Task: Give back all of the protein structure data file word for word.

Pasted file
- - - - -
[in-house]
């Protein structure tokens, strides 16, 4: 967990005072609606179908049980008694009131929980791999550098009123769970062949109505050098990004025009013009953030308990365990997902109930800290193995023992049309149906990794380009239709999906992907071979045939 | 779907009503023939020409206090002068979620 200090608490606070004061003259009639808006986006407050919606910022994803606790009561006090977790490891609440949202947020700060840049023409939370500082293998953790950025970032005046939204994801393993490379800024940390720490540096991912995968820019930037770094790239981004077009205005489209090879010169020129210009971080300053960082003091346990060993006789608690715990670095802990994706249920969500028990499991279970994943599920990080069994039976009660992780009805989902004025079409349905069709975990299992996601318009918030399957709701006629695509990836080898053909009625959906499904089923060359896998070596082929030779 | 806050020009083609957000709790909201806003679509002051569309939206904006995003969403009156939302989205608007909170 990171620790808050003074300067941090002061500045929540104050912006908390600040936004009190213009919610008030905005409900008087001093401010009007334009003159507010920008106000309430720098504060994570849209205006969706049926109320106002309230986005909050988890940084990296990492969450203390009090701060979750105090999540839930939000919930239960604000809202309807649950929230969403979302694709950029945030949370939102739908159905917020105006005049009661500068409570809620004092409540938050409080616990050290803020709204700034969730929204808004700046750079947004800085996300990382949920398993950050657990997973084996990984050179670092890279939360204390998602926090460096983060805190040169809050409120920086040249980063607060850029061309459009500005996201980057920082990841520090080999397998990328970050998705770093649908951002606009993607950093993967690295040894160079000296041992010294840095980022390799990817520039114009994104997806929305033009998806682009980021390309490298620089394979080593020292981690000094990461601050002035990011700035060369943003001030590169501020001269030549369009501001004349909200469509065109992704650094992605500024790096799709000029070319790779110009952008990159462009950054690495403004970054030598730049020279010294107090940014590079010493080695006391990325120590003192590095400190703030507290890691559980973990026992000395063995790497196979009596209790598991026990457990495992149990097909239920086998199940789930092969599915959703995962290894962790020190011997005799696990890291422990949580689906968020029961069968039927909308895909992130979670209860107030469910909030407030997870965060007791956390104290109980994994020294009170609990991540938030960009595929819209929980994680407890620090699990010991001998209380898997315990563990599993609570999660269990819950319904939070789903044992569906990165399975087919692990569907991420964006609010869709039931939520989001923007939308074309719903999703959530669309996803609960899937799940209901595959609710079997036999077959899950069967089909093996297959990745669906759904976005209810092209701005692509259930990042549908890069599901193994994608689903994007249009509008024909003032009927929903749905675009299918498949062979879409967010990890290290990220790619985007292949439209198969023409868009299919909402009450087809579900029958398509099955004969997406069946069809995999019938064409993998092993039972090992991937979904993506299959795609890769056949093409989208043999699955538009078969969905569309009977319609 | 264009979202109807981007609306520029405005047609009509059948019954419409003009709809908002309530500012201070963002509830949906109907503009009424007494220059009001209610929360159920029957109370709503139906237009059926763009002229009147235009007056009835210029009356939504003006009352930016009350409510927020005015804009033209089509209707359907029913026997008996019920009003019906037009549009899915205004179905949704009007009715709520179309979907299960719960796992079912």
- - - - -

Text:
[in-house]
């Protein structure tokens, strides 16, 4: 967990005072609606179908049980008694009131929980791999550098009123769970062949109505050098990004025009013009953030308990365990997902109930800290193995023992049309149906990794380009239709999906992907071979045939 | 779907009503023939020409206090002068979620 200090608490606070004061003259009639808006986006407050919606910022994803606790009561006090977790490891609440949202947020700060840049023409939370500082293998953790950025970032005046939204994801393993490379800024940390720490540096991912995968820019930037770094790239981004077009205005489209090879010169020129210009971080300053960082003091346990060993006789608690715990670095802990994706249920969500028990499991279970994943599920990080069994039976009660992780009805989902004025079409349905069709975990299992996601318009918030399957709701006629695509990836080898053909009625959906499904089923060359896998070596082929030779 | 806050020009083609957000709790909201806003679509002051569309939206904006995003969403009156939302989205608007909170 990171620790808050003074300067941090002061500045929540104050912006908390600040936004009190213009919610008030905005409900008087001093401010009007334009003159507010920008106000309430720098504060994570849209205006969706049926109320106002309230986005909050988890940084990296990492969450203390009090701060979750105090999540839930939000919930239960604000809202309807649950929230969403979302694709950029945030949370939102739908159905917020105006005049009661500068409570809620004092409540938050409080616990050290803020709204700034969730929204808004700046750079947004800085996300990382949920398993950050657990997973084996990984050179670092890279939360204390998602926090460096983060805190040169809050409120920086040249980063607060850029061309459009500005996201980057920082990841520090080999397998990328970050998705770093649908951002606009993607950093993967690295040894160079000296041992010294840095980022390799990817520039114009994104997806929305033009998806682009980021390309490298620089394979080593020292981690000094990461601050002035990011700035060369943003001030590169501020001269030549369009501001004349909200469509065109992704650094992605500024790096799709000029070319790779110009952008990159462009950054690495403004970054030598730049020279010294107090940014590079010493080695006391990325120590003192590095400190703030507290890691559980973990026992000395063995790497196979009596209790598991026990457990495992149990097909239920086998199940789930092969599915959703995962290894962790020190011997005799696990890291422990949580689906968020029961069968039927909308895909992130979670209860107030469910909030407030997870965060007791956390104290109980994994020294009170609990991540938030960009595929819209929980994680407890620090699990010991001998209380898997315990563990599993609570999660269990819950319904939070789903044992569906990165399975087919692990569907991420964006609010869709039931939520989001923007939308074309719903999703959530669309996803609960899937799940209901595959609710079997036999077959899950069967089909093996297959990745669906759904976005209810092209701005692509259930990042549908890069599901193994994608689903994007249009509008024909003032009927929903749905675009299918498949062979879409967010990890290290990220790619985007292949439209198969023409868009299919909402009450087809579900029958398509099955004969997406069946069809995999019938064409993998092993039972090992991937979904993506299959795609890769056949093409989208043999699955538009078969969905569309009977319609 | 264009979202109807981007609306520029405005047609009509059948019954419409003009709809908002309530500012201070963002509830949906109907503009009424007494220059009001209610929360159920029957109370709503139906237009059926763009002229009147235009007056009835210029009356939504003006009352930016009350409510927020005015804009033209089509209707359907029913026997008996019920009003019906037009549009899915205004179905949704009007009715709520179309979907299960719960796992079912």